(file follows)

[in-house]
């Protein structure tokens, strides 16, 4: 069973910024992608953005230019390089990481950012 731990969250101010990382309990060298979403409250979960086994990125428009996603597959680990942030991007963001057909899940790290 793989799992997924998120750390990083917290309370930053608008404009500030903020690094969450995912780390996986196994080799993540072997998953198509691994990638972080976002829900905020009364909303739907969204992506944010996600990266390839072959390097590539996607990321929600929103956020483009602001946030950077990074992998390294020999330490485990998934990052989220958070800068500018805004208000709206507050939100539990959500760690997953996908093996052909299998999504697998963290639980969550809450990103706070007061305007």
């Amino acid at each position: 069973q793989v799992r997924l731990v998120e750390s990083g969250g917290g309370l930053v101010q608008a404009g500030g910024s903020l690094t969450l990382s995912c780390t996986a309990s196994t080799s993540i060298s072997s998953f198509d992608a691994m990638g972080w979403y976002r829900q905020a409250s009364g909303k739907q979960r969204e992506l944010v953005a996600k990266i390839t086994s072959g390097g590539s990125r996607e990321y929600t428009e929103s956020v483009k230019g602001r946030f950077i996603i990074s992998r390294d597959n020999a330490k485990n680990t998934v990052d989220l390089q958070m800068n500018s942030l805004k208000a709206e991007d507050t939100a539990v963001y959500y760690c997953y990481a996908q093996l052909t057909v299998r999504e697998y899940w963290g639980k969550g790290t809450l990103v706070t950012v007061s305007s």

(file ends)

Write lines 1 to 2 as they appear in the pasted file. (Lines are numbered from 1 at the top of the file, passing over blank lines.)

[in-house]
């Protein structure tokens, strides 16, 4: 069973910024992608953005230019390089990481950012 731990969250101010990382309990060298979403409250979960086994990125428009996603597959680990942030991007963001057909899940790290 793989799992997924998120750390990083917290309370930053608008404009500030903020690094969450995912780390996986196994080799993540072997998953198509691994990638972080976002829900905020009364909303739907969204992506944010996600990266390839072959390097590539996607990321929600929103956020483009602001946030950077990074992998390294020999330490485990998934990052989220958070800068500018805004208000709206507050939100539990959500760690997953996908093996052909299998999504697998963290639980969550809450990103706070007061305007």